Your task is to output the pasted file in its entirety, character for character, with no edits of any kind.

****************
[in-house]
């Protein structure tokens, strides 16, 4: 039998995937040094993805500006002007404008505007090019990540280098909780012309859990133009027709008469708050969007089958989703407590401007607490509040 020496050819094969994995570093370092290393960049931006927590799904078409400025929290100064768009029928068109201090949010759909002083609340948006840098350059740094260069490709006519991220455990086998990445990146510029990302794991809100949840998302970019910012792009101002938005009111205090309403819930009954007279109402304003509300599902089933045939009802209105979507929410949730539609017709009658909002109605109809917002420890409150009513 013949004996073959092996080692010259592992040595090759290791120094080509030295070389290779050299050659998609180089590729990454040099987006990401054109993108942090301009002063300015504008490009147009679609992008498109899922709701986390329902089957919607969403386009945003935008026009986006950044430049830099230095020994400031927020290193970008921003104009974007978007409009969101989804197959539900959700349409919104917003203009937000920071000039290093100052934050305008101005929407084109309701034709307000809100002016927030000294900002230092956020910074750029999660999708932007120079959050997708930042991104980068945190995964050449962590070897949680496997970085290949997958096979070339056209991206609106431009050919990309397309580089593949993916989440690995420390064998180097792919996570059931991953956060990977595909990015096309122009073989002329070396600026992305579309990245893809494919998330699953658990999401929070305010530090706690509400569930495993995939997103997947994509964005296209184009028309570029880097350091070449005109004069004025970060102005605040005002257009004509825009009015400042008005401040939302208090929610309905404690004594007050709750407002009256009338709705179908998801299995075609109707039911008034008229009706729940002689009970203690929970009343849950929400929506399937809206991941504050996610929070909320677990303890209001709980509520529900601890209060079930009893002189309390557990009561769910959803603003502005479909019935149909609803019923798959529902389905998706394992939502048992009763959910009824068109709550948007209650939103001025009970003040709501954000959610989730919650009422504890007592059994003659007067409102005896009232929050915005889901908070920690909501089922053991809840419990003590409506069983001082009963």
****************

[in-house]
């Protein structure tokens, strides 16, 4: 039998995937040094993805500006002007404008505007090019990540280098909780012309859990133009027709008469708050969007089958989703407590401007607490509040 020496050819094969994995570093370092290393960049931006927590799904078409400025929290100064768009029928068109201090949010759909002083609340948006840098350059740094260069490709006519991220455990086998990445990146510029990302794991809100949840998302970019910012792009101002938005009111205090309403819930009954007279109402304003509300599902089933045939009802209105979507929410949730539609017709009658909002109605109809917002420890409150009513 013949004996073959092996080692010259592992040595090759290791120094080509030295070389290779050299050659998609180089590729990454040099987006990401054109993108942090301009002063300015504008490009147009679609992008498109899922709701986390329902089957919607969403386009945003935008026009986006950044430049830099230095020994400031927020290193970008921003104009974007978007409009969101989804197959539900959700349409919104917003203009937000920071000039290093100052934050305008101005929407084109309701034709307000809100002016927030000294900002230092956020910074750029999660999708932007120079959050997708930042991104980068945190995964050449962590070897949680496997970085290949997958096979070339056209991206609106431009050919990309397309580089593949993916989440690995420390064998180097792919996570059931991953956060990977595909990015096309122009073989002329070396600026992305579309990245893809494919998330699953658990999401929070305010530090706690509400569930495993995939997103997947994509964005296209184009028309570029880097350091070449005109004069004025970060102005605040005002257009004509825009009015400042008005401040939302208090929610309905404690004594007050709750407002009256009338709705179908998801299995075609109707039911008034008229009706729940002689009970203690929970009343849950929400929506399937809206991941504050996610929070909320677990303890209001709980509520529900601890209060079930009893002189309390557990009561769910959803603003502005479909019935149909609803019923798959529902389905998706394992939502048992009763959910009824068109709550948007209650939103001025009970003040709501954000959610989730919650009422504890007592059994003659007067409102005896009232929050915005889901908070920690909501089922053991809840419990003590409506069983001082009963």